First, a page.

Camping stove

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vinyl_theif
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Camping stove

Postby vinyl_theif » 6 May 2013, 10:17pm

Hi all.
I’m Just on the verge of departing on my next bicycle tour and decided to use a gas stove for the European section as from experience petrol is not so easy to buy.

I’m after recommendations for a reliable gas stove, and also the availability of the Coleman gas bottles against the Camping Gaz bottles. A rather late decision to take so not much time to dither over this, so any advice appreciated.

Mark.
mark http://www.wallisonwheels.net England to Singapore

b1galus
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Re: Camping stove

Postby b1galus » 7 May 2013, 7:13am

petrol to me is always the most widely available fuel, the motor car is everywhere

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BeeKeeper
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Re: Camping stove

Postby BeeKeeper » 7 May 2013, 9:14am

I guess it depends where in Europe you are going but if you buy the Edelrid valve adaptor which allows you to use the newer style camping gas cartridges you will have most bases covered. However, if you want the most flexible solution it would have to be a multi-fuel stove. For myself a Jetboil and the Edelrid adaptor is fine for the places I go.

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vinyl_theif
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Re: Camping stove

Postby vinyl_theif » 7 May 2013, 10:44am

Yes, I already have the MSR XGK multi-fuel stove but on my previous tour (on the European section) I was turned away from most petrol stations as the can was not seen by the attendant as a 'standard' petrol container, even though it's the standard MSR fuel canister - unable to explain myself in French and Spanish I had to wait until I arrived at a large town / city with a camping or DIY store. It proved a doddle to buy (as expected) in all the African countries I traveled through, hence my decision for Gas (initially) on this tour.

Yes, the Coleman adaptor I’ve seen looks good, then the Camping Gaz canisters can be used, I’ve seen there’s a store-finder on the CampingGaz website. I’ll have a further look and decide which to buy, I depart Saturday need to move on!

The European countries on this tour are Germany, Czech Republic, Slovakia, Hungary, Austria, Switzerland, Italy, continuing onto Greece where obtaining petrol should prove slightly more relaxed.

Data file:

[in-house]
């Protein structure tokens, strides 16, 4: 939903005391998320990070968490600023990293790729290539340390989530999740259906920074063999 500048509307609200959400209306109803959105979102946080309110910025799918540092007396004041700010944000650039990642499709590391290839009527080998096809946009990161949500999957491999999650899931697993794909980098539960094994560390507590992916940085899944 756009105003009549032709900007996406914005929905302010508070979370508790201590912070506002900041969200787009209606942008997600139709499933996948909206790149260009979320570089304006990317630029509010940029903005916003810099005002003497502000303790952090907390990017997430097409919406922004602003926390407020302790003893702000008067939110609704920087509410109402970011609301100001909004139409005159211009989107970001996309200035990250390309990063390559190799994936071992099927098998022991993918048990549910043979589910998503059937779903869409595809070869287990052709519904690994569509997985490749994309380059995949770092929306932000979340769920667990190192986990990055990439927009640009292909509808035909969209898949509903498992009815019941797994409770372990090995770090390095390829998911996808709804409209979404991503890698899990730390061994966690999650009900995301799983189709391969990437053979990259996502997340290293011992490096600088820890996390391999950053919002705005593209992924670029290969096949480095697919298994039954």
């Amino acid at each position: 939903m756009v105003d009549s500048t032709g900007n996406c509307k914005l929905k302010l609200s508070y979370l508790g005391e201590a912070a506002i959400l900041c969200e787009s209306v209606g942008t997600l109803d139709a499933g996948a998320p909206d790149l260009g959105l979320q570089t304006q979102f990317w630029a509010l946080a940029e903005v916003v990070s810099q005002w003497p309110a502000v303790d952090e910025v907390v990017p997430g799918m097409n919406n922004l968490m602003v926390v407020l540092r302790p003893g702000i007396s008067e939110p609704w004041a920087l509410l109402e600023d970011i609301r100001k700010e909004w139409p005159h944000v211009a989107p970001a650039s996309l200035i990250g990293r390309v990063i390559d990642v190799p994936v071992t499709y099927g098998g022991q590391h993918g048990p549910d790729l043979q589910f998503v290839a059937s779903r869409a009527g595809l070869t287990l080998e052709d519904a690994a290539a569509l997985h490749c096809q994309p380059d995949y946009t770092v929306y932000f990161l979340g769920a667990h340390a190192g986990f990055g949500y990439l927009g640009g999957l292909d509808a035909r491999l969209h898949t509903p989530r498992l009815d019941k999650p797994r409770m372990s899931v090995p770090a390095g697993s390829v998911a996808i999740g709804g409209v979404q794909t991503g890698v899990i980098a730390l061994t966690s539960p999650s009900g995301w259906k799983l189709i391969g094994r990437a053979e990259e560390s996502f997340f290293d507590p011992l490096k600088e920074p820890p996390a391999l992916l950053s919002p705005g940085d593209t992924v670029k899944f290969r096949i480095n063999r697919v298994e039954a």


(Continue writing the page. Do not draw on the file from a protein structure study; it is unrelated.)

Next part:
mark http://www.wallisonwheels.net England to Singapore

hufty
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Re: Camping stove

Postby hufty » 11 May 2013, 7:24pm

vinyl_theif wrote:I was turned away from most petrol stations as the can was not seen by the attendant as a 'standard' petrol container, even though it's the standard MSR fuel canister...
My way round this is not to involve the attendant. At a self-service forecourt, loiter in the wings with the bottle ready, and sufficient currency for 1 litre clearly in hand. When another customer is filling up their car approach them mid-fill.
Please do not use this post in Cycle magazine

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Dean
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Re: Camping stove

Postby Dean » 13 May 2013, 1:47pm

That's weird. I had a few attendants fill my bottle with petrol from the pump (admittedly, this was Bulgaria and eastwards - I'm not sure they'd have been so accommodating in Germany or Austria).

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Vaya
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Re: Camping stove

Postby Vaya » 27 May 2013, 3:17pm

One thing to remember when using gas canisters abroad is that the valve threading can be different.

If you already have a multifuel stove then can you just use meths instead of petrol if it is hard to get?

Just found this item: http://www.needlesports.com/Catalogue/C ... VE-EDE-ADV

No problem using gas canisters abroad now.

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foxyrider
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Re: Camping stove

Postby foxyrider » 27 May 2013, 3:51pm

Vaya wrote:One thing to remember when using gas canisters abroad is that the valve threading can be different.


Really? Never come across that in my travels, certainly all the Calor and Coleman cartridges i've ever bought across the continent have been the same.

My biggest problem is finding a source between airport and first use, not many campsites stock the smaller canisters so i try to factor in an outdoor/sports store on day one. Generally a 250ml will do my needs for a fortnight but if i plan more self catering i'll get a 500ml tin.
Convention? what's that then?
Airnimal Chameleon touring, Orbit Pro hack, Orbit Photon audax, Focus Mares AX tour, Peugeot Carbon sportive, Owen Blower vintage race - all running Tulio's finest!

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Vaya
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Re: Camping stove

Postby Vaya » 27 May 2013, 4:00pm

foxyrider wrote:
Vaya wrote:One thing to remember when using gas canisters abroad is that the valve threading can be different.


Really? Never come across that in my travels, certainly all the Calor and Coleman cartridges i've ever bought across the continent have been the same.

My biggest problem is finding a source between airport and first use, not many campsites stock the smaller canisters so i try to factor in an outdoor/sports store on day one. Generally a 250ml will do my needs for a fortnight but if i plan more self catering i'll get a 500ml tin.


That is good to hear, I said 'can' be different. Whilst I have not experinced this it is what my Dad told me when he used to go camping abroad - admittedly this was quite some time ago! If I'm wrong then thats great because I prefer using gas instead of petrol when I go camping.